After completing diagnostic assessments, female participants received a study smartphone with the movisensXS experience sampling app (Movisens GmbH, Karlsruhe, Germany). movisensXS enables the programming of smartphones to function as electronic diaries. All participants were instructed and trained regarding the use of the smartphones and corresponding app. EMA assessments started the weekend following the handout of smartphones. Given that smartphone use is prohibited in regional schools, assessment days were limited to weekends (Saturdays and Sundays). Depending on the study, participants carried the e-diary on one or two consecutive weekends, i.e., on a total of 2 or 4 days. The movisensXS app emitted an acoustic prompting signal according to a random time-sampling schedule on average once per hour (i.e., in 60 min intervals) with a target number of 12 assessments per subject per day. Prompting signals started at 10 am and finished regularly at 10 pm. To maximize compliance and to increase the probability to obtain 12 assessments per participant per day, participants were enabled to postpone up to 2 alarms that were amended on the respective day (prompts finishing at midnight). Each completed response was automatically time-stamped by the app. Data were assessed, uploaded and stored pseudonymized and encrypted on both devices and movisens servers. After completing the assessments participants returned the smartphones, were debriefed and financially compensated. Participants received 12 Euros for taking part in the diagnostic assessments and 1 Euro for every completed assessment, given a minimum of 50% completed prompts.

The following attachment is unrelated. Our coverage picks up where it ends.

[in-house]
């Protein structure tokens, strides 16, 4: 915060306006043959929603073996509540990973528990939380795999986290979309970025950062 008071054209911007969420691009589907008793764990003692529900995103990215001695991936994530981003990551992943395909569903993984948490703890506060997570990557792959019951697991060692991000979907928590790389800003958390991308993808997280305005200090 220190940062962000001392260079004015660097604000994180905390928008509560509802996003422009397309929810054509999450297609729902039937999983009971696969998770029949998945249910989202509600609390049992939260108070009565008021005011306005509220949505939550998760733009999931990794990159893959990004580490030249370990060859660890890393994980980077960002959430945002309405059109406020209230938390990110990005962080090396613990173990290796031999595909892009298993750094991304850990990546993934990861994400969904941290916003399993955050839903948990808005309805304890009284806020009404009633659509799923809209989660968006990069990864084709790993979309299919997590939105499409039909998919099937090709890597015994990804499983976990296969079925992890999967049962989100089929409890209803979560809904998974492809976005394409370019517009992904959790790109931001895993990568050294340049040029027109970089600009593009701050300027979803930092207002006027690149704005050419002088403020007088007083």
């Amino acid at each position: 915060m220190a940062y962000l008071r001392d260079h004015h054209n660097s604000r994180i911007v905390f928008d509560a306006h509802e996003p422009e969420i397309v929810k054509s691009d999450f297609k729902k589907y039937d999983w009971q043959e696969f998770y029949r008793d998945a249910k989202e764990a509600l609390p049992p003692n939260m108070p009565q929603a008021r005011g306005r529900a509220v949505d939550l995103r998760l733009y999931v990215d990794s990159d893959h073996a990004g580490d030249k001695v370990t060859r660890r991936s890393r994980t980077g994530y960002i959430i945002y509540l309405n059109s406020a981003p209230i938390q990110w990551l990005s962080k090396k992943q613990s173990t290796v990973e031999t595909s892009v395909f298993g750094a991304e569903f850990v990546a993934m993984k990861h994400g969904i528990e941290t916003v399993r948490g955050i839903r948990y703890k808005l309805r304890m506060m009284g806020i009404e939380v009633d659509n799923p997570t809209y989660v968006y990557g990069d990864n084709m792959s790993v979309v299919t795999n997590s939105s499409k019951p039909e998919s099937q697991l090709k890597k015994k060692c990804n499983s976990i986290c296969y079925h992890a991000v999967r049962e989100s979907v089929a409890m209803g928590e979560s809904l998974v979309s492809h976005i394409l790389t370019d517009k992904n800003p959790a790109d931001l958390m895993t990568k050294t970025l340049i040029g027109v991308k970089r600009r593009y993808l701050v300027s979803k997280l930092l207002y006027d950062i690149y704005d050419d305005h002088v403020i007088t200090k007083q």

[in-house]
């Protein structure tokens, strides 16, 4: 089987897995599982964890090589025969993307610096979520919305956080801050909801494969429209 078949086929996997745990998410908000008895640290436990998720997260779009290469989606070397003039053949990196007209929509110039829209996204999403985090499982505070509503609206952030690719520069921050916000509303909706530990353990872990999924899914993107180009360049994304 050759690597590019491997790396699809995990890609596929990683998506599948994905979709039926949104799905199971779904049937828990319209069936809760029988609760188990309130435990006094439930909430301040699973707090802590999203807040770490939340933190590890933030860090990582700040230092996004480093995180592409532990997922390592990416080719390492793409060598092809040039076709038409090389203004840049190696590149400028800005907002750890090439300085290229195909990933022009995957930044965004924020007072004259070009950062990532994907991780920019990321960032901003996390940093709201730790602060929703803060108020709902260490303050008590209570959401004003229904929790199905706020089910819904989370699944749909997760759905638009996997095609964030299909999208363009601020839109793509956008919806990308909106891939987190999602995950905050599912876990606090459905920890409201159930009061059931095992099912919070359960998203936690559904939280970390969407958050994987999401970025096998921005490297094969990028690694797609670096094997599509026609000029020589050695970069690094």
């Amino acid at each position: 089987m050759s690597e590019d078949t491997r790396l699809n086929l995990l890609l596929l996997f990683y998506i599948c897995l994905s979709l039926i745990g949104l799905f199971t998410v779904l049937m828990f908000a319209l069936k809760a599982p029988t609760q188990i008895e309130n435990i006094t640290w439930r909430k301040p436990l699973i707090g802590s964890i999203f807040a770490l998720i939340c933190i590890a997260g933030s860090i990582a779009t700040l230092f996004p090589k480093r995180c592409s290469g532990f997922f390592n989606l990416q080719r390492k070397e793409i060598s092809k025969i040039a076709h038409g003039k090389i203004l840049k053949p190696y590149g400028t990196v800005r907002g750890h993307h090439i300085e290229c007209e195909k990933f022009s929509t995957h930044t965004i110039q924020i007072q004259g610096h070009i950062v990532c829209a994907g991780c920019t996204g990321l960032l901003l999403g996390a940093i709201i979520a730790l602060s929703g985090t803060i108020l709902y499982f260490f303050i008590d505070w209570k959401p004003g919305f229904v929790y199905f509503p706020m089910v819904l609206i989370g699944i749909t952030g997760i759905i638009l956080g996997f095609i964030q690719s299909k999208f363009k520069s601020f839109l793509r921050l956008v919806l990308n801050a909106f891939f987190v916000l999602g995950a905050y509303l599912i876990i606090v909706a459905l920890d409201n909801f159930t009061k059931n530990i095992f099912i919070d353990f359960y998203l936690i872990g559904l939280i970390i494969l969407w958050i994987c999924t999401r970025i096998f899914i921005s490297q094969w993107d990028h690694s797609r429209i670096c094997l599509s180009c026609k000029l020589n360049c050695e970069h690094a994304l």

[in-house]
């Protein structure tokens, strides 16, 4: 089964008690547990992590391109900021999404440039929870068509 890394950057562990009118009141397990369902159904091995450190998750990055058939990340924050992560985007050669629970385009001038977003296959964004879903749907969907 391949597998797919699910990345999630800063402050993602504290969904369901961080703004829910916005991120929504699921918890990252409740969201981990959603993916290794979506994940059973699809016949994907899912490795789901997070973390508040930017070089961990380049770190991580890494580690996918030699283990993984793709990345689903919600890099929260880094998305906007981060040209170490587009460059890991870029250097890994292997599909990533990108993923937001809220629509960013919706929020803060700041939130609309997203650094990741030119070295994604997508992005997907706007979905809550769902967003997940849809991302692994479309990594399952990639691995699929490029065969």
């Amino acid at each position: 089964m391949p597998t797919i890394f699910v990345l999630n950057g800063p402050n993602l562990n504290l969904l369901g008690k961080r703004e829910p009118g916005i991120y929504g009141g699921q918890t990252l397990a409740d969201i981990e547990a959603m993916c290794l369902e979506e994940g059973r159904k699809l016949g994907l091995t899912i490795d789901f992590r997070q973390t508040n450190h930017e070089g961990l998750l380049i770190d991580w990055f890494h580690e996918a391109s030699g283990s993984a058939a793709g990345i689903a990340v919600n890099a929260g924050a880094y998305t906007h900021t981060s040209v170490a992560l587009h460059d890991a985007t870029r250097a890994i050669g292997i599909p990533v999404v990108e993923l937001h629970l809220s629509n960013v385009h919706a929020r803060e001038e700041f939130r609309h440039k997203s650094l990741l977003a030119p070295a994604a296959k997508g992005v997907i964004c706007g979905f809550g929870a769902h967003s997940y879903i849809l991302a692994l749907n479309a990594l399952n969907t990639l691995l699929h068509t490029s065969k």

At each prompt, participants were asked a number of questions. First, participants were instructed to rate their momentary affect and current attachment towards significant others (mother and best friend). Current affective states were assessed based on a four item short-form of the Multidimensional Mood Questionnaire designed for the usage in EMA studies [51]. Participants responded to the statement “At this moment I feel…” by means of four bipolar items (two positively poled items: unwell–well, agitated–calm; and two negatively poled items: content–discontent, relaxed–tense). Participants rated each item on a visual analog scale [VAS] ranging from 0 to 100. These items have shown both very good psychometric properties and good sensitivity to change [51]. Next, participants were asked to indicate whether they engaged in dysfunctional behavior within the past hour since the preceding assessment. Participants had the option to endorse the following responses (multiple responses possible): no, high-risk behavior; cutting, scratching, burning; hitting head against the wall; sexual impulsive behavior; alcohol, drugs, pills; binge eating, vomiting; other. Next, participants were asked to indicate whether they engaged in any distracting behavior since the preceding assessment (within the past hour did you engage in any of the following activities to distract yourself). Participants had the option to endorse the following responses (multiple responses possible): no, no distraction; homework/learning; watching TV/playing video games; meeting with friends; sports; relaxing/sleeping; other/other distraction. Next, participants were asked to rate their current urge to self-injure on a VAS ranging from 0 to 100 (“At this moment, how strong is your urge to self-injure?”). Finally, to assess participants’ current interpersonal states four items addressing the momentary attachment to the participant’s mother and four items regarding the momentary attachment to the best friend (named in the first assessment during the training session) were used. Items assessing momentary interpersonal states were worded as: (1) How close do you feel to your mother/best friend right now?; (2) How important is your mother/best friend to you right now?; (3) What do you think, how close does your mother/best friend feel to you right now?; (4) What do you think, how important are you for your mother/best friend right now? Participants rated each item on VAS ranging from 0 to 100. Beyond good compliance, the respective EMA methodology showed reliability and validity in our previous studies, as evidenced by correlations of EMA-derived measures with clinical interviews [47].